Statistical analysis

Statistical analysis was done using SPSS software (version 12.0; 2003; SPSS, Inc. Chicago, IL, USA). Analysis of variance was used to compare the preoperative, postoperative and the final follow-up radiological and clinical data with paired t-test. A p-value less than 0.05 was considered as statistically significant.

Results

Radiological outcomes

GK, LL, SVA and SSA were significantly improved from baseline to the final follow-up. GK and LL changed to 29.43 ± 11.81° and 43.86 ± 9.37° with a mean correction loss of 2.82° and 3.77° at the latest follow-up, respectively (P < 0.05). With respect to SVA and SSA, no significant deterioration was found from five-year postoperative radiographic data (P > 0.05) (Table 1). KPNS and DIDW increased from 26° and −5.0° postoperatively to 30° and −2.2° at the last follow-up (P < 0.05). Conversely, no significant difference was noticed in OVA and AFS (P > 0.05). At the final follow-up, eleven AS patients noted deteriorated results in the items of ODI such as sitting, social life and travel. Among these patients, the increased BASRI-hips scores was identified in nine (Table 2) [15].
Table 1

Radiographic and clinical assessment of preoperative, postoperative and the final follow-up data (n = 24)

Parameters

Pre-op

Post-op

P

Follow-up

P

Loss of correction

GK (°)

69.71 ± 16.61

26.62 ± 12.27a

<0.001

29.43 ± 11.81b

<0.05

2.82 ± 2.42

LL (°)

8.95 ± 12.55

47.64 ± 10.01a

<0.001

43.86 ± 9.37b

<0.05

3.77 ± 2.94

SVA (mm)

154.51 ± 52.94

34.95 ± 45.42a

<0.001

51.85 ± 44.03

0.175

SSA (°)

79.11 ± 11.53

108.68 ± 7.73a

<0.001

107.79 ± 10.35

0.581

OVA (°)

−29.17 ± 7.71

−28.04 ± 7.90

0.057

KPNS (°)

25.95 ± 12.35

29.76 ± 13.55b

<0.05

DIDW (°)

−5.0 ± 8.60

−2.23 ± 7.46b

<0.05

AFS (°)

22.76 ± 7.58

22.94 ± 7.74

0.083

PJA (°)

9.70 ± 5.25

12.30 ± 5.11b

<0.05

ODI

20.57 ± 13.63

6.63 ± 6.44a

<0.05

 

NRS

5.94 ± 3.28

2.31 ± 2.24a

<0.05

 

GK global kyphosis, LL lumbar lordosis, SSA spinal-sacral angle, SVA sagittal vertical axis, OVA osteotomized vertebra angle, KPNS kyphosis of non-fused segment, DIDW distal intervertebral disc wedging, AFS angle of fused segments, PJA proximal junctional angle, ODI Oswestry Disability Index, NRS: Numerical Rating Scale; “a”: statistically significant in comparison with the preoperative result; “b”: statistically significant when compared to the postoperative result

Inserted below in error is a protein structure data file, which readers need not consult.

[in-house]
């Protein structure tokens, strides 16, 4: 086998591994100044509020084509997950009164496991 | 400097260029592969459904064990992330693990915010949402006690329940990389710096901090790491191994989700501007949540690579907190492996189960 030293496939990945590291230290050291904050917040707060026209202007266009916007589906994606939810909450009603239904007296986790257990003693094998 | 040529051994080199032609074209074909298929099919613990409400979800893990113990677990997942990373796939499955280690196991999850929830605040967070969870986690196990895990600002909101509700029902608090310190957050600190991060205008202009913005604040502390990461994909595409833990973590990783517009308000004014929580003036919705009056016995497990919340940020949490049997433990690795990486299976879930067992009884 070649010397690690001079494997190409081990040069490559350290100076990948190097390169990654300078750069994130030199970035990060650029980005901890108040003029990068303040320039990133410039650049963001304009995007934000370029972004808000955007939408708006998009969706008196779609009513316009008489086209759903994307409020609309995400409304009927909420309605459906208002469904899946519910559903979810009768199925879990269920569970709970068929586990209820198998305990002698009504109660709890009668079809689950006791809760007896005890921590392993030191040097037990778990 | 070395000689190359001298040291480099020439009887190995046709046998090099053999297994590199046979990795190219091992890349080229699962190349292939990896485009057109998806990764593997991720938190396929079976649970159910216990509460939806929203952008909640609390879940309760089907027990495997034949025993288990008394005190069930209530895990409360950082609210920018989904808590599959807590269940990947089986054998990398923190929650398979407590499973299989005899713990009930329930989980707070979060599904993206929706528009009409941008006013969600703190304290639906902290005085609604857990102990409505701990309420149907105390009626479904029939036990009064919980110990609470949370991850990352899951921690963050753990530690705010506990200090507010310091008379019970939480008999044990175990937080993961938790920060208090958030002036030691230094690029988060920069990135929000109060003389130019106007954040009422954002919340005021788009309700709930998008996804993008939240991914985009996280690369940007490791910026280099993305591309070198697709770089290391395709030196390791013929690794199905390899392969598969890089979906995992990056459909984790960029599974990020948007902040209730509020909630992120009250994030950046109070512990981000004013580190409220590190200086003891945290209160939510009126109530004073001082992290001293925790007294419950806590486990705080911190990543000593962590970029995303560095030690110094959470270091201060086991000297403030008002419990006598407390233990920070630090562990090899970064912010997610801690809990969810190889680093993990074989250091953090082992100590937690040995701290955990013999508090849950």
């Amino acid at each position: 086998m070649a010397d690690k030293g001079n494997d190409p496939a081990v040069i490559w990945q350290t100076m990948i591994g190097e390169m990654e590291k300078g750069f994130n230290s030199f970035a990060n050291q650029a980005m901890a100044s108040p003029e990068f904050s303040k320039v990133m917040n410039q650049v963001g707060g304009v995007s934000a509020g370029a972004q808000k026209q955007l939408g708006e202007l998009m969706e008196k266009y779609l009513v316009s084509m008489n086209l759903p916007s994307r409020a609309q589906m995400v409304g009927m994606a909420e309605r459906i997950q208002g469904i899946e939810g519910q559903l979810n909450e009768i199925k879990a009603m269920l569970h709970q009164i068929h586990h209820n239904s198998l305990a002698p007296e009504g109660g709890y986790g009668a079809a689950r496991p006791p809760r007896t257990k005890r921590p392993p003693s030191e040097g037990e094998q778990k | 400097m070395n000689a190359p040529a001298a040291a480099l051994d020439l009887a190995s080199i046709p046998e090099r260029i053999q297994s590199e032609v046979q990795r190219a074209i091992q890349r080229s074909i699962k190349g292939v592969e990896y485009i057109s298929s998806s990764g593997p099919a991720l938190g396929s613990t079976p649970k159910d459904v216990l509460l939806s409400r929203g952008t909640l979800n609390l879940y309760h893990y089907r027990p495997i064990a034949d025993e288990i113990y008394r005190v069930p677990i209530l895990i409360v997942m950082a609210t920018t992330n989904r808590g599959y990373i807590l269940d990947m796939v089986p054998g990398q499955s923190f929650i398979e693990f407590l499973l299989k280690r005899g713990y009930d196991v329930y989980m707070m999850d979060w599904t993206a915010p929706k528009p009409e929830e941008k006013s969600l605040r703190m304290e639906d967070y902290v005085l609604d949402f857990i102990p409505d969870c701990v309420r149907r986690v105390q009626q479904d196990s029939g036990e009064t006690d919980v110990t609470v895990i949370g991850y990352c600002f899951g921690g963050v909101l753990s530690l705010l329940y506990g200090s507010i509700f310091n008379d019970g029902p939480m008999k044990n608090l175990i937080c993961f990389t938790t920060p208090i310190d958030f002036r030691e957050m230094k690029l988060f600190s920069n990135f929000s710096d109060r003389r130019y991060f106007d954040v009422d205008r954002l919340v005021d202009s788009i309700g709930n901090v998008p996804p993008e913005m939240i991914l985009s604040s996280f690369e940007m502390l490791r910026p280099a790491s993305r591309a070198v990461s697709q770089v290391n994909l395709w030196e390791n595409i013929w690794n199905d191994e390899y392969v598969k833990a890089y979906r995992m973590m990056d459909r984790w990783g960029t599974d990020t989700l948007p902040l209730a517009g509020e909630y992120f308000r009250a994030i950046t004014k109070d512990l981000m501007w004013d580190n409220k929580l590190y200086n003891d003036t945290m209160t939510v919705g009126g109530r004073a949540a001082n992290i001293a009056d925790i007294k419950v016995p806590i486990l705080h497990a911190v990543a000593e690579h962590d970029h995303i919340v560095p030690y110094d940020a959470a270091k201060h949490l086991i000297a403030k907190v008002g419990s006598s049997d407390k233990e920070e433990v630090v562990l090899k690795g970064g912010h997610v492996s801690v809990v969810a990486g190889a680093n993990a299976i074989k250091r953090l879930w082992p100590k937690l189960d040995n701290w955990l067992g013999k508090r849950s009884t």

Table 2

The BASRI-hips of patients with deteriorated items in ODI (n = 11)

Patient

BASRI-hips

Oswestry disability index

Left side

Right side

Pain

Self-care

Lifting

Sitting

Sleeping

Social life

Travel

Pre-op

Fw

Pre-op

Pre-op

       

1

0

1

0

1

+

+

     

2

4

4

2

4

  

+

+

  

+

3

1

1

1

1

 

+

     

4

1

3

2

3

+

+

+

+

   

5

1

2

1

2

    

+

+

+

6

0

0

2

1

  

+

 

+

+

+

7

1

1

2

2

     

+

+

8

1

2

2

2

   

+

 

+

+

9

1

1

1

1

  

+

    

10

1

1

2

3

   

+

 

+

 

11

1

2

1

2

   

+

   

Fw the final follow-up; “+”: deteriorated at the final follow-up in comparision with preoperative data

Clinical outcomes

Complete clinical data was available in fifteen patients (62.5%). The ODI and NRS improved significantly from 20.57 and 6.63 preoperatively to 5.94 and 2.31 at the final follow-up (P < 0.05). Most of patients showed functional improvement and pain relief at the final follow-up. Notably, five patients demonstrated deterioration in social life and travel item at the last follow-up. Meanwhile, the diminishment in the ability of sitting and lifting was identified in five and four patients when compared to the preoperative results, respectively. Sleeping disorder was noticed in two patients and the disability to care for themselves was observed in five patients (Fig. 3) [15].
Fig. 3

The diagram unfolds a clear comparison between preoperative and the final follow up results of all the items in ODI as a whole in three aspects: improved, unchanged and deteriorated (n = 15). ODI indicates oswestry disability index

Comorbidities

Chin-on chest deformity was observed in one case at the follow-up of 72 months. Subsequently, PSO at C7 segment was performed to restore the horizontal gaze. Cervical fracture after minor trauma occurred in one patient at the time of fifteen years postoperatively and underwent the anterior cervical discectomy and fusion.

Complications

Late deep infection was observed in only one case at the final follow-up of 84 months. Wound was regularly cleaned and healed uneventfully. No patients developed with pseudarthrosis at the site of the osteotomy. The measures taken to prevent pseudarthrosis consisted of: (1) the decancellation bone from the osteotomized vertebral body and the cortical bone chips from spinous process were placed tightly on the surfaces of laminae posteriorly and posterolaterally; (2) the decancellation of bone was uniform throughout the vertebral body to produce a symmetric closure and to achieve complete bone apposition centrally and laterally at the osteotomy site; and (3) after ensuring that there is no compression of dural sac and nerve root, the width of osteotomized gap of the posterior elements should be as narrow as possible to avoid a wide defect between two adjacent laminae. Also, no PJK and instrumentation failures was detected at the follow-up.